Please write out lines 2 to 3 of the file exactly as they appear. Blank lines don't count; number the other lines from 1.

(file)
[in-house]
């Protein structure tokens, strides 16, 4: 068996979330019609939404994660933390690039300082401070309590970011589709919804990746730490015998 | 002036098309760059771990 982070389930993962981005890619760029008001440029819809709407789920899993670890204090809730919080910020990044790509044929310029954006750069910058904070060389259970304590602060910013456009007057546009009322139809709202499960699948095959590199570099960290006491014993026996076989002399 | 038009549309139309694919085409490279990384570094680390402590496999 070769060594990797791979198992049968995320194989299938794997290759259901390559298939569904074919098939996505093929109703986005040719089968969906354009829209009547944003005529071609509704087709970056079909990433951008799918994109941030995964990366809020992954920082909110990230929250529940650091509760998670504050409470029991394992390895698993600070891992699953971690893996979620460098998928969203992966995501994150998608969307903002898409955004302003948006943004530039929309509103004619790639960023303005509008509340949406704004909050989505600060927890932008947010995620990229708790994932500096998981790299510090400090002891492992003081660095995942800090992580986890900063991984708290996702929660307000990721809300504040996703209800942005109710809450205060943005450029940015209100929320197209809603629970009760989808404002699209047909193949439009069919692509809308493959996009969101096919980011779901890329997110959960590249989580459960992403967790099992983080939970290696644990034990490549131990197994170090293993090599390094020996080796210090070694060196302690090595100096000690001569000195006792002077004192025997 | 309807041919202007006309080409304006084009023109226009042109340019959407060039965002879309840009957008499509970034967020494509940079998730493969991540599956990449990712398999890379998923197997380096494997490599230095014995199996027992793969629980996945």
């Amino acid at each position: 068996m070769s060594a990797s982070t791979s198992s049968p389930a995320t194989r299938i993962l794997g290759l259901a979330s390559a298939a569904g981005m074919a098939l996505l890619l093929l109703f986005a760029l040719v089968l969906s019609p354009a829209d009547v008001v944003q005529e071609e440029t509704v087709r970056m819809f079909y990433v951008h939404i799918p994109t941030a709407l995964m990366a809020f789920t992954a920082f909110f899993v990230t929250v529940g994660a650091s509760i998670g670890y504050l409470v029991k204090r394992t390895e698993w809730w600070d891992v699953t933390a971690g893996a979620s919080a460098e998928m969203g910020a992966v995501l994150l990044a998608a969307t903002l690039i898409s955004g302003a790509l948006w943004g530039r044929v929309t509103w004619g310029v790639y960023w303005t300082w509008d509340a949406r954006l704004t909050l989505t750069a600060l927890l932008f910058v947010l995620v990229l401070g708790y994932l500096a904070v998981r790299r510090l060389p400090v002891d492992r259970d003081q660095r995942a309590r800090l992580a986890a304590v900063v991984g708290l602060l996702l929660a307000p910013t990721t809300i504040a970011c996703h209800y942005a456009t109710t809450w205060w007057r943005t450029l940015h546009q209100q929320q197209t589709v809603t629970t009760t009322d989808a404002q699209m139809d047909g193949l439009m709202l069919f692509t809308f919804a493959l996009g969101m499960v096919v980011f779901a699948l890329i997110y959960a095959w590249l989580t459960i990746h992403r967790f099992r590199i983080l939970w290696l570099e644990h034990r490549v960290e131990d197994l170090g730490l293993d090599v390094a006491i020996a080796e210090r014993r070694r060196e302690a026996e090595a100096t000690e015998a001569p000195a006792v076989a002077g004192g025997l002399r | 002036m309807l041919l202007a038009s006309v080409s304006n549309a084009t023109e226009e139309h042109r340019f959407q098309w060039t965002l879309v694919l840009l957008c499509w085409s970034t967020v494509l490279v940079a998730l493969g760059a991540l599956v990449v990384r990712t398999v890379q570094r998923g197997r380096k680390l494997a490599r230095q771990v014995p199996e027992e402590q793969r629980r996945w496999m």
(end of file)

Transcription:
């Protein structure tokens, strides 16, 4: 068996979330019609939404994660933390690039300082401070309590970011589709919804990746730490015998 | 002036098309760059771990 982070389930993962981005890619760029008001440029819809709407789920899993670890204090809730919080910020990044790509044929310029954006750069910058904070060389259970304590602060910013456009007057546009009322139809709202499960699948095959590199570099960290006491014993026996076989002399 | 038009549309139309694919085409490279990384570094680390402590496999 070769060594990797791979198992049968995320194989299938794997290759259901390559298939569904074919098939996505093929109703986005040719089968969906354009829209009547944003005529071609509704087709970056079909990433951008799918994109941030995964990366809020992954920082909110990230929250529940650091509760998670504050409470029991394992390895698993600070891992699953971690893996979620460098998928969203992966995501994150998608969307903002898409955004302003948006943004530039929309509103004619790639960023303005509008509340949406704004909050989505600060927890932008947010995620990229708790994932500096998981790299510090400090002891492992003081660095995942800090992580986890900063991984708290996702929660307000990721809300504040996703209800942005109710809450205060943005450029940015209100929320197209809603629970009760989808404002699209047909193949439009069919692509809308493959996009969101096919980011779901890329997110959960590249989580459960992403967790099992983080939970290696644990034990490549131990197994170090293993090599390094020996080796210090070694060196302690090595100096000690001569000195006792002077004192025997 | 309807041919202007006309080409304006084009023109226009042109340019959407060039965002879309840009957008499509970034967020494509940079998730493969991540599956990449990712398999890379998923197997380096494997490599230095014995199996027992793969629980996945």
């Amino acid at each position: 068996m070769s060594a990797s982070t791979s198992s049968p389930a995320t194989r299938i993962l794997g290759l259901a979330s390559a298939a569904g981005m074919a098939l996505l890619l093929l109703f986005a760029l040719v089968l969906s019609p354009a829209d009547v008001v944003q005529e071609e440029t509704v087709r970056m819809f079909y990433v951008h939404i799918p994109t941030a709407l995964m990366a809020f789920t992954a920082f909110f899993v990230t929250v529940g994660a650091s509760i998670g670890y504050l409470v029991k204090r394992t390895e698993w809730w600070d891992v699953t933390a971690g893996a979620s919080a460098e998928m969203g910020a992966v995501l994150l990044a998608a969307t903002l690039i898409s955004g302003a790509l948006w943004g530039r044929v929309t509103w004619g310029v790639y960023w303005t300082w509008d509340a949406r954006l704004t909050l989505t750069a600060l927890l932008f910058v947010l995620v990229l401070g708790y994932l500096a904070v998981r790299r510090l060389p400090v002891d492992r259970d003081q660095r995942a309590r800090l992580a986890a304590v900063v991984g708290l602060l996702l929660a307000p910013t990721t809300i504040a970011c996703h209800y942005a456009t109710t809450w205060w007057r943005t450029l940015h546009q209100q929320q197209t589709v809603t629970t009760t009322d989808a404002q699209m139809d047909g193949l439009m709202l069919f692509t809308f919804a493959l996009g969101m499960v096919v980011f779901a699948l890329i997110y959960a095959w590249l989580t459960i990746h992403r967790f099992r590199i983080l939970w290696l570099e644990h034990r490549v960290e131990d197994l170090g730490l293993d090599v390094a006491i020996a080796e210090r014993r070694r060196e302690a026996e090595a100096t000690e015998a001569p000195a006792v076989a002077g004192g025997l002399r | 002036m309807l041919l202007a038009s006309v080409s304006n549309a084009t023109e226009e139309h042109r340019f959407q098309w060039t965002l879309v694919l840009l957008c499509w085409s970034t967020v494509l490279v940079a998730l493969g760059a991540l599956v990449v990384r990712t398999v890379q570094r998923g197997r380096k680390l494997a490599r230095q771990v014995p199996e027992e402590q793969r629980r996945w496999m």